By Bob Brier, Ph.D., Long Island University
The Eleventh and Twelfth dynasties of ancient Egypt had slowly but surely brought the kingdom out of the doldrums of the First Intermediate Period, and it seemed like Egypt was as strong as ever before. So, what led to another decline and the beginning of the Second Intermediate Period?
The Second Intermediate Period is the second time that Egypt collapses almost totally. Egypt is the only civilization in the world that ever collapsed completely twice and got its act back together again.
This Second Intermediate Period is different from the First Intermediate Period. We’re not sure what happened during the First Intermediate Period. Why did it go downhill? Maybe Pepi II got too old and couldn’t rule the country. Maybe it was that they stopped building pyramids or something. We don’t know for sure.
Learn more about the history of ancient Egypt.
The Pyramids at Dahshur
In a sense, Dynasty XIII is a lost dynasty. We have the names of 10 kings or so, but but not much is known about them. They built some pyramids, which is a sign that everything isn’t falling apart. For example, there are some pyramids at Dahshur. Now, Dahshur is the same place Sneferu built his pyramids, and by building their pyramids at Dahshur the kings of Dynasty XIII are saying, we somehow are still associated with this period of greatness.
One can often wonder what they felt, to see that the pyramids that they built are small, mud-brick affairs, whereas Sneferu’s is a few hundred feet high. We are talking about 150 feet high, made of mud brick. When you’re in the shadow of Sneferu’s pyramid, when you can see Sneferu’s pyramid from miles away, and you’re building these little pyramids. Did they feel sort of an inferiority complex?
One can only guess, though, that one of the reasons they built at Dahshur was for religious-magical purposes. In the Old Kingdom, immortality wasn’t quite yet for everybody. The general feeling we get from reading texts and just looking at monuments is that no question about it, the pharaoh was going to resurrect. He’s a god. He’s related to the gods.
But the only shot one had at it, maybe as a commoner, is if they were maybe a member of the court and were associated with the pharaoh and he would give you a great sort of bonus. He would let you be buried near his pyramid. Then maybe you’d be resurrected.
But eventually, that became a sort of more democratized. Everybody thought they could be immortal, and maybe these pharaohs of the later dynasties who were building their pyramids near Sneferu have a little bit of that: I’m building near Sneferu because he’s going to resurrect for sure. He was a real god. Maybe I’ll go with him. So it’s sacred ground that they’re building on.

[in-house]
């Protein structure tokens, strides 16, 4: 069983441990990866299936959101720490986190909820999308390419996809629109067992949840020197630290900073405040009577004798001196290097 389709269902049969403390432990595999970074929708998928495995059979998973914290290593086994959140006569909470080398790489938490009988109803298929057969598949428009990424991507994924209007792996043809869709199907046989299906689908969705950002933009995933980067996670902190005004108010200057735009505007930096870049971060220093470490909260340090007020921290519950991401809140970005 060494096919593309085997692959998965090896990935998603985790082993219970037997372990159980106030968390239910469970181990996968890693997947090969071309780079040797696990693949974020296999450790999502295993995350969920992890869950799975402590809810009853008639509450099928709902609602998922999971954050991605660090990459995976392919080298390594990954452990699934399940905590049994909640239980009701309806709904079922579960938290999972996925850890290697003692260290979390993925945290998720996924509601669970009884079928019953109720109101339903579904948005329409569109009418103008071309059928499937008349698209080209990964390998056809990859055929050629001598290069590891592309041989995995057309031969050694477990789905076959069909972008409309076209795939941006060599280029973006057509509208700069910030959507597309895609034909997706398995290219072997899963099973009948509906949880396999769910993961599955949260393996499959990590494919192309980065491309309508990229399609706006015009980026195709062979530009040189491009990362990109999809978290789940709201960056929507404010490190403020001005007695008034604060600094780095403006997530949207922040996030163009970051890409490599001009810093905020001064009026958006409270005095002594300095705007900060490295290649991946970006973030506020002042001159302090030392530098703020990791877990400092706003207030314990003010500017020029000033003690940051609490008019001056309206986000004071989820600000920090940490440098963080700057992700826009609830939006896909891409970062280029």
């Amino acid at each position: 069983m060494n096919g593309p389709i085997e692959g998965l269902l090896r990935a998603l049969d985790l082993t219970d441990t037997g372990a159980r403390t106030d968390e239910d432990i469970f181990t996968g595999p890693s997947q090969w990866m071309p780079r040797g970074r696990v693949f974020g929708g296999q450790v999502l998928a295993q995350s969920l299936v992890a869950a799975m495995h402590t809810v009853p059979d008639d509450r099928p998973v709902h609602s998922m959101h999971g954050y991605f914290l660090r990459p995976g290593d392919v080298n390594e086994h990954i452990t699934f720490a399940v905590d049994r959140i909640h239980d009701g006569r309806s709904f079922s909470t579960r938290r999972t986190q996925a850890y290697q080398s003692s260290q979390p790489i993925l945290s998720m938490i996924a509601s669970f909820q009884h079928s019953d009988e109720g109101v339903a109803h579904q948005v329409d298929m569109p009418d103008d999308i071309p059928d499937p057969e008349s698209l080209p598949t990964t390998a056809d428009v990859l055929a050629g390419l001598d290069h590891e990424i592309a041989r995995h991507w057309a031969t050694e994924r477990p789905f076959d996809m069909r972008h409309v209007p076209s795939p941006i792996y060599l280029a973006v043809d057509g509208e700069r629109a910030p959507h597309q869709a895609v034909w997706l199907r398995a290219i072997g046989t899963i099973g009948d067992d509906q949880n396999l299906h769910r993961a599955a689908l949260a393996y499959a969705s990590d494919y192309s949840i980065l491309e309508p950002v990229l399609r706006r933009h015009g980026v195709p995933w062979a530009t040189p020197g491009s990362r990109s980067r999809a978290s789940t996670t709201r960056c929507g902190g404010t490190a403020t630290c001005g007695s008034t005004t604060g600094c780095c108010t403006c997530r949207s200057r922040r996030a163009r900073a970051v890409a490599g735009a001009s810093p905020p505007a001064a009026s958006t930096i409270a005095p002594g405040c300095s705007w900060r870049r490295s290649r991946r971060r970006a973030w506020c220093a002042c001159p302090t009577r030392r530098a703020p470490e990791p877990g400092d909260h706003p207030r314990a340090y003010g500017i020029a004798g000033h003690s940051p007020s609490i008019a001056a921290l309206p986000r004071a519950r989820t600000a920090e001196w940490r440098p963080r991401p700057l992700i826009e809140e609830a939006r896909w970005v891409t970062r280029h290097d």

Learn more about Sneferu, the pyramid builder.
Ancient Egyptian Wooden Statues
One king of the dynasty, Hor is his name—that’s the Egyptian word for Horus. The Greeks added the u-s ending at the end. So Hor means Horus. They’re saying he’s Horus. King Hor had a short reign but a shaft tomb at Dahshur, and they found a statue at this shaft tomb.
It’s life-sized, made out of wood. Wood was expensive in Egypt. This is a sign that they’re not completely downhill. A life-sized statue out of wood was something because most of the wood was imported. They didn’t have forests for timber. They had some acacia trees.
If you look at ancient Egyptian wooden statues, you’ll see they’re pegged together out of little pieces. Very often they’ll take a little plug and put it in the shoulder. They’ll take something else and put it here. They’re using every little piece they can. But Hor has a life-sized statue. It’s a ka statue. Remember we talked about how the Egyptians believed that there were different parts of the soul, and the ka was kind of like your double, sort of like your ethereal double.
The hieroglyph for ka is two arms kind of upraised. It looks just like in a football game when the referee says, ‘Field goal’ and raises his arms. It looks just like that, and the ka statue of Hor, to us it looks almost comical.
This is a transcript from the video series History of Ancient Egypt. Watch it now, Wondrium.
To make sure that his soul wouldn’t make any mistake, that this is the statue for you, on the top of his head are two large arms that look like he’s saying, ‘Field goal’. Not his arms coming from his shoulders—they’re just mounted on the top of the head, saying, ‘This is the ka statue’. It’s a wonderful work of art. It’s kind of a holdover from the previous dynasty when they can do good art.